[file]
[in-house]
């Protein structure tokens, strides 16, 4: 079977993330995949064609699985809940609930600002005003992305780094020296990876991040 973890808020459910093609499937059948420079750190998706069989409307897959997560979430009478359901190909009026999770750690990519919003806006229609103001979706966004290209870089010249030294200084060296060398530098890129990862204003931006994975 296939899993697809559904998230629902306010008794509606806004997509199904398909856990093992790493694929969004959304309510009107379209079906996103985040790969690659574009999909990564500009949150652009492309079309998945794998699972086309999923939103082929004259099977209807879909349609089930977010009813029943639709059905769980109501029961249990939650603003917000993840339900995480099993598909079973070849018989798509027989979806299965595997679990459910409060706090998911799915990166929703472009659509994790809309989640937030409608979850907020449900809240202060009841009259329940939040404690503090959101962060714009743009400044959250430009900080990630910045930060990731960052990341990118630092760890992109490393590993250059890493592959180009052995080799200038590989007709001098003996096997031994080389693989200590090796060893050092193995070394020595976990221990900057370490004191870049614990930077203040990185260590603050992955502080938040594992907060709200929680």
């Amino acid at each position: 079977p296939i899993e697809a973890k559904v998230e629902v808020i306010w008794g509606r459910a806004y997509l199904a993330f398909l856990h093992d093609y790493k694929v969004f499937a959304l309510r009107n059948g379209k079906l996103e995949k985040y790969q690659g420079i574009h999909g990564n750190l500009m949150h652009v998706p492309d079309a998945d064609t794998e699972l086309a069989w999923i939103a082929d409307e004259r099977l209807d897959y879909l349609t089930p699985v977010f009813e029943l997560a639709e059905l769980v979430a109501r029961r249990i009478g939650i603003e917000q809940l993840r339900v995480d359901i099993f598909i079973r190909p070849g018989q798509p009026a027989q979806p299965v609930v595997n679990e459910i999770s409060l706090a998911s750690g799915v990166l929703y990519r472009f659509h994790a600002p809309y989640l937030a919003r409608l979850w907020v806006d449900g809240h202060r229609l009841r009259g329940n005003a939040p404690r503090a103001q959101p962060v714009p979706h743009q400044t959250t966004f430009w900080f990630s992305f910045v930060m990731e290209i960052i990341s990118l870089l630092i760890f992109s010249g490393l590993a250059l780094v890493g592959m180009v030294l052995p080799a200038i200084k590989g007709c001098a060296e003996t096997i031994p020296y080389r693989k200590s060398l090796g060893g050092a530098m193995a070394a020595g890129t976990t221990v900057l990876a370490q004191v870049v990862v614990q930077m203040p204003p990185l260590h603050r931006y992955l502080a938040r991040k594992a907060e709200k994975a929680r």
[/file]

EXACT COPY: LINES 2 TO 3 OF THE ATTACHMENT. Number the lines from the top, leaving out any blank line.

């Protein structure tokens, strides 16, 4: 079977993330995949064609699985809940609930600002005003992305780094020296990876991040 973890808020459910093609499937059948420079750190998706069989409307897959997560979430009478359901190909009026999770750690990519919003806006229609103001979706966004290209870089010249030294200084060296060398530098890129990862204003931006994975 296939899993697809559904998230629902306010008794509606806004997509199904398909856990093992790493694929969004959304309510009107379209079906996103985040790969690659574009999909990564500009949150652009492309079309998945794998699972086309999923939103082929004259099977209807879909349609089930977010009813029943639709059905769980109501029961249990939650603003917000993840339900995480099993598909079973070849018989798509027989979806299965595997679990459910409060706090998911799915990166929703472009659509994790809309989640937030409608979850907020449900809240202060009841009259329940939040404690503090959101962060714009743009400044959250430009900080990630910045930060990731960052990341990118630092760890992109490393590993250059890493592959180009052995080799200038590989007709001098003996096997031994080389693989200590090796060893050092193995070394020595976990221990900057370490004191870049614990930077203040990185260590603050992955502080938040594992907060709200929680």
């Amino acid at each position: 079977p296939i899993e697809a973890k559904v998230e629902v808020i306010w008794g509606r459910a806004y997509l199904a993330f398909l856990h093992d093609y790493k694929v969004f499937a959304l309510r009107n059948g379209k079906l996103e995949k985040y790969q690659g420079i574009h999909g990564n750190l500009m949150h652009v998706p492309d079309a998945d064609t794998e699972l086309a069989w999923i939103a082929d409307e004259r099977l209807d897959y879909l349609t089930p699985v977010f009813e029943l997560a639709e059905l769980v979430a109501r029961r249990i009478g939650i603003e917000q809940l993840r339900v995480d359901i099993f598909i079973r190909p070849g018989q798509p009026a027989q979806p299965v609930v595997n679990e459910i999770s409060l706090a998911s750690g799915v990166l929703y990519r472009f659509h994790a600002p809309y989640l937030a919003r409608l979850w907020v806006d449900g809240h202060r229609l009841r009259g329940n005003a939040p404690r503090a103001q959101p962060v714009p979706h743009q400044t959250t966004f430009w900080f990630s992305f910045v930060m990731e290209i960052i990341s990118l870089l630092i760890f992109s010249g490393l590993a250059l780094v890493g592959m180009v030294l052995p080799a200038i200084k590989g007709c001098a060296e003996t096997i031994p020296y080389r693989k200590s060398l090796g060893g050092a530098m193995a070394a020595g890129t976990t221990v900057l990876a370490q004191v870049v990862v614990q930077m203040p204003p990185l260590h603050r931006y992955l502080a938040r991040k594992a907060e709200k994975a929680r």